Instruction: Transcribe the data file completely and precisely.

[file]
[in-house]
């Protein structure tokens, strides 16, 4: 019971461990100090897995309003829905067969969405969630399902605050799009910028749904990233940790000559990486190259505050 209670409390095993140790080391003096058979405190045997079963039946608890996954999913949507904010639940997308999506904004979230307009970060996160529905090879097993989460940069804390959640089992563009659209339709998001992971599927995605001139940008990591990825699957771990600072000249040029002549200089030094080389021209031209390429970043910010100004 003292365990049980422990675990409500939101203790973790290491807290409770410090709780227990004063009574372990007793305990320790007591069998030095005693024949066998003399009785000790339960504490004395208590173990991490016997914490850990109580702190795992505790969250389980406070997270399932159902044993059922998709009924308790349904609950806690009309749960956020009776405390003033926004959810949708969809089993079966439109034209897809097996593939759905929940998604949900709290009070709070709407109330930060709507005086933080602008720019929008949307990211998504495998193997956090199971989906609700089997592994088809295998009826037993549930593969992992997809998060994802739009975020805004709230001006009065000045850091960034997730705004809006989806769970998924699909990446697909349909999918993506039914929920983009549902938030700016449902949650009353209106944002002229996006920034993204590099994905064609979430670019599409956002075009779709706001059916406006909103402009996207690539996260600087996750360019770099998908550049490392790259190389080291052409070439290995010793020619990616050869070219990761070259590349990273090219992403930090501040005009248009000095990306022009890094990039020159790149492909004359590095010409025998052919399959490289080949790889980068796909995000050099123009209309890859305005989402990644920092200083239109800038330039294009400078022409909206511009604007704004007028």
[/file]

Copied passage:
[in-house]
């Protein structure tokens, strides 16, 4: 019971461990100090897995309003829905067969969405969630399902605050799009910028749904990233940790000559990486190259505050 209670409390095993140790080391003096058979405190045997079963039946608890996954999913949507904010639940997308999506904004979230307009970060996160529905090879097993989460940069804390959640089992563009659209339709998001992971599927995605001139940008990591990825699957771990600072000249040029002549200089030094080389021209031209390429970043910010100004 003292365990049980422990675990409500939101203790973790290491807290409770410090709780227990004063009574372990007793305990320790007591069998030095005693024949066998003399009785000790339960504490004395208590173990991490016997914490850990109580702190795992505790969250389980406070997270399932159902044993059922998709009924308790349904609950806690009309749960956020009776405390003033926004959810949708969809089993079966439109034209897809097996593939759905929940998604949900709290009070709070709407109330930060709507005086933080602008720019929008949307990211998504495998193997956090199971989906609700089997592994088809295998009826037993549930593969992992997809998060994802739009975020805004709230001006009065000045850091960034997730705004809006989806769970998924699909990446697909349909999918993506039914929920983009549902938030700016449902949650009353209106944002002229996006920034993204590099994905064609979430670019599409956002075009779709706001059916406006909103402009996207690539996260600087996750360019770099998908550049490392790259190389080291052409070439290995010793020619990616050869070219990761070259590349990273090219992403930090501040005009248009000095990306022009890094990039020159790149492909004359590095010409025998052919399959490289080949790889980068796909995000050099123009209309890859305005989402990644920092200083239109800038330039294009400078022409909206511009604007704004007028």